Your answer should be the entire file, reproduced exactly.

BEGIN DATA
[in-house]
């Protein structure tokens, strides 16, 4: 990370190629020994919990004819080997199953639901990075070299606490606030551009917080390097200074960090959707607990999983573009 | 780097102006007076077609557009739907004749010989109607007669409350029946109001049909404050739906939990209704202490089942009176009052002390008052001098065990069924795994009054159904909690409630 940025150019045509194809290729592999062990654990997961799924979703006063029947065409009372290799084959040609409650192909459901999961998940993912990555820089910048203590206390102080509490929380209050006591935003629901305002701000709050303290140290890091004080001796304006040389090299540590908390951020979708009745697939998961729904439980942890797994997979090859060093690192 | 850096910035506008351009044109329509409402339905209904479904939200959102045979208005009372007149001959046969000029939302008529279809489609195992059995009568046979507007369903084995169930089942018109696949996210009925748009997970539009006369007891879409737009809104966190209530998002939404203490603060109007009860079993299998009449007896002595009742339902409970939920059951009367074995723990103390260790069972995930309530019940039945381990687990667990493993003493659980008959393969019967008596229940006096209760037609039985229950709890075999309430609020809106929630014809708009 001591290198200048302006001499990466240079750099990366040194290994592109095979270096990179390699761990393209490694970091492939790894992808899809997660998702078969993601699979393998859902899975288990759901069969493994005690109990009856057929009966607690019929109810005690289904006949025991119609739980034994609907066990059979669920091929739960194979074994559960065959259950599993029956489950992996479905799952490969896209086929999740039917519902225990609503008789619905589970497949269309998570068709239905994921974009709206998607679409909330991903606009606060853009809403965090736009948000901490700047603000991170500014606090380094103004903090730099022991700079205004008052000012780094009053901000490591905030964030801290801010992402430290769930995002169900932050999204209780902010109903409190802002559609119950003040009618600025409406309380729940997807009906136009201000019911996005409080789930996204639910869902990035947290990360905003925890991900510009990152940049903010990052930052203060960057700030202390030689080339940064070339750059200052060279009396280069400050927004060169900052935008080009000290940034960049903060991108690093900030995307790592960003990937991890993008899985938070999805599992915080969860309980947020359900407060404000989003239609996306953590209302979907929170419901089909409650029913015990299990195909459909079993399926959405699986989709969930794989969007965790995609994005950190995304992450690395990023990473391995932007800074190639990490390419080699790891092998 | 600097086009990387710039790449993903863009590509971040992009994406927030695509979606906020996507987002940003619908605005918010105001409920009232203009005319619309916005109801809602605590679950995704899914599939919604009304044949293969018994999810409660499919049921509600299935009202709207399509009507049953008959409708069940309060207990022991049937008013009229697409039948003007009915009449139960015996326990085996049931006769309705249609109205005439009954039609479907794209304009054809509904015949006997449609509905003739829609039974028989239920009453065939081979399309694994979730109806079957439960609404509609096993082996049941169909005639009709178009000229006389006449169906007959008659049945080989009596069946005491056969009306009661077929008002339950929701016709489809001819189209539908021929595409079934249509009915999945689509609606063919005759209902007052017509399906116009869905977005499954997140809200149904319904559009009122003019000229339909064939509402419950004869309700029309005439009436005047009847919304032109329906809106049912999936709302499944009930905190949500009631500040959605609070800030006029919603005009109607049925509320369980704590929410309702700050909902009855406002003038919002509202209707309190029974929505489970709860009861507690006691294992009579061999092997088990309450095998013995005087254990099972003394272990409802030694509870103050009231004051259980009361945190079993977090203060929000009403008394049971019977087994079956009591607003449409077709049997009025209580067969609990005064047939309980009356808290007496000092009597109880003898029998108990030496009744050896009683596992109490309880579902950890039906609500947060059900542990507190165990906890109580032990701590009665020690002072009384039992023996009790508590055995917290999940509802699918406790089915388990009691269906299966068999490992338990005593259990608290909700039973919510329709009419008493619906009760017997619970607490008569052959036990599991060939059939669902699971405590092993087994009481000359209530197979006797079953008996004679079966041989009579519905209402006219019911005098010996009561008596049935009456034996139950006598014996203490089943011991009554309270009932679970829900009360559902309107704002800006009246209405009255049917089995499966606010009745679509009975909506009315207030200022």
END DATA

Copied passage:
[in-house]
């Protein structure tokens, strides 16, 4: 990370190629020994919990004819080997199953639901990075070299606490606030551009917080390097200074960090959707607990999983573009 | 780097102006007076077609557009739907004749010989109607007669409350029946109001049909404050739906939990209704202490089942009176009052002390008052001098065990069924795994009054159904909690409630 940025150019045509194809290729592999062990654990997961799924979703006063029947065409009372290799084959040609409650192909459901999961998940993912990555820089910048203590206390102080509490929380209050006591935003629901305002701000709050303290140290890091004080001796304006040389090299540590908390951020979708009745697939998961729904439980942890797994997979090859060093690192 | 850096910035506008351009044109329509409402339905209904479904939200959102045979208005009372007149001959046969000029939302008529279809489609195992059995009568046979507007369903084995169930089942018109696949996210009925748009997970539009006369007891879409737009809104966190209530998002939404203490603060109007009860079993299998009449007896002595009742339902409970939920059951009367074995723990103390260790069972995930309530019940039945381990687990667990493993003493659980008959393969019967008596229940006096209760037609039985229950709890075999309430609020809106929630014809708009 001591290198200048302006001499990466240079750099990366040194290994592109095979270096990179390699761990393209490694970091492939790894992808899809997660998702078969993601699979393998859902899975288990759901069969493994005690109990009856057929009966607690019929109810005690289904006949025991119609739980034994609907066990059979669920091929739960194979074994559960065959259950599993029956489950992996479905799952490969896209086929999740039917519902225990609503008789619905589970497949269309998570068709239905994921974009709206998607679409909330991903606009606060853009809403965090736009948000901490700047603000991170500014606090380094103004903090730099022991700079205004008052000012780094009053901000490591905030964030801290801010992402430290769930995002169900932050999204209780902010109903409190802002559609119950003040009618600025409406309380729940997807009906136009201000019911996005409080789930996204639910869902990035947290990360905003925890991900510009990152940049903010990052930052203060960057700030202390030689080339940064070339750059200052060279009396280069400050927004060169900052935008080009000290940034960049903060991108690093900030995307790592960003990937991890993008899985938070999805599992915080969860309980947020359900407060404000989003239609996306953590209302979907929170419901089909409650029913015990299990195909459909079993399926959405699986989709969930794989969007965790995609994005950190995304992450690395990023990473391995932007800074190639990490390419080699790891092998 | 600097086009990387710039790449993903863009590509971040992009994406927030695509979606906020996507987002940003619908605005918010105001409920009232203009005319619309916005109801809602605590679950995704899914599939919604009304044949293969018994999810409660499919049921509600299935009202709207399509009507049953008959409708069940309060207990022991049937008013009229697409039948003007009915009449139960015996326990085996049931006769309705249609109205005439009954039609479907794209304009054809509904015949006997449609509905003739829609039974028989239920009453065939081979399309694994979730109806079957439960609404509609096993082996049941169909005639009709178009000229006389006449169906007959008659049945080989009596069946005491056969009306009661077929008002339950929701016709489809001819189209539908021929595409079934249509009915999945689509609606063919005759209902007052017509399906116009869905977005499954997140809200149904319904559009009122003019000229339909064939509402419950004869309700029309005439009436005047009847919304032109329906809106049912999936709302499944009930905190949500009631500040959605609070800030006029919603005009109607049925509320369980704590929410309702700050909902009855406002003038919002509202209707309190029974929505489970709860009861507690006691294992009579061999092997088990309450095998013995005087254990099972003394272990409802030694509870103050009231004051259980009361945190079993977090203060929000009403008394049971019977087994079956009591607003449409077709049997009025209580067969609990005064047939309980009356808290007496000092009597109880003898029998108990030496009744050896009683596992109490309880579902950890039906609500947060059900542990507190165990906890109580032990701590009665020690002072009384039992023996009790508590055995917290999940509802699918406790089915388990009691269906299966068999490992338990005593259990608290909700039973919510329709009419008493619906009760017997619970607490008569052959036990599991060939059939669902699971405590092993087994009481000359209530197979006797079953008996004679079966041989009579519905209402006219019911005098010996009561008596049935009456034996139950006598014996203490089943011991009554309270009932679970829900009360559902309107704002800006009246209405009255049917089995499966606010009745679509009975909506009315207030200022």